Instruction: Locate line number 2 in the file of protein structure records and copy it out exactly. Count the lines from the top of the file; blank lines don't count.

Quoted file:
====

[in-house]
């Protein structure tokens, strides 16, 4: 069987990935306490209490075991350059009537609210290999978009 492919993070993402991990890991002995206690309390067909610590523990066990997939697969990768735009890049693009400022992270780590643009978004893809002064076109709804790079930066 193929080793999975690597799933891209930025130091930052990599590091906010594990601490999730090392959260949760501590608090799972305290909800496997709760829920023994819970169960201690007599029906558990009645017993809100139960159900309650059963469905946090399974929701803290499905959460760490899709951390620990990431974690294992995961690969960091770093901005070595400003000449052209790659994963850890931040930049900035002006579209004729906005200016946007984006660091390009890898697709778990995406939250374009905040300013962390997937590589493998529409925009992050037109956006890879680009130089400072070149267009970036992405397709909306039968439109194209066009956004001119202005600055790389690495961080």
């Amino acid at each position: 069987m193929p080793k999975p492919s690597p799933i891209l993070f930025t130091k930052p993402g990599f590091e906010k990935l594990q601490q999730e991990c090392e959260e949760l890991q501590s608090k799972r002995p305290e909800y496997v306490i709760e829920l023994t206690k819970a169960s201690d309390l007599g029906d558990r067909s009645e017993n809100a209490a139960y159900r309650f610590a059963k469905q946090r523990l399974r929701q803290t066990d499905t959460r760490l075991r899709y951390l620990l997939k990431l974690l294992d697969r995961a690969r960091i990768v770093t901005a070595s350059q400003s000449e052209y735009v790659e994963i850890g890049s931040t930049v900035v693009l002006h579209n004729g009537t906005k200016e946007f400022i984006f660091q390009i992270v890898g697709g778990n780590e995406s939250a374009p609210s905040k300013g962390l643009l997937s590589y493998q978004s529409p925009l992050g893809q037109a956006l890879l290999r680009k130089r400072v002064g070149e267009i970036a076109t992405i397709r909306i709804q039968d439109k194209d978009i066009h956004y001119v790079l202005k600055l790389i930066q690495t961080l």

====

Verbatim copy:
């Protein structure tokens, strides 16, 4: 069987990935306490209490075991350059009537609210290999978009 492919993070993402991990890991002995206690309390067909610590523990066990997939697969990768735009890049693009400022992270780590643009978004893809002064076109709804790079930066 193929080793999975690597799933891209930025130091930052990599590091906010594990601490999730090392959260949760501590608090799972305290909800496997709760829920023994819970169960201690007599029906558990009645017993809100139960159900309650059963469905946090399974929701803290499905959460760490899709951390620990990431974690294992995961690969960091770093901005070595400003000449052209790659994963850890931040930049900035002006579209004729906005200016946007984006660091390009890898697709778990995406939250374009905040300013962390997937590589493998529409925009992050037109956006890879680009130089400072070149267009970036992405397709909306039968439109194209066009956004001119202005600055790389690495961080």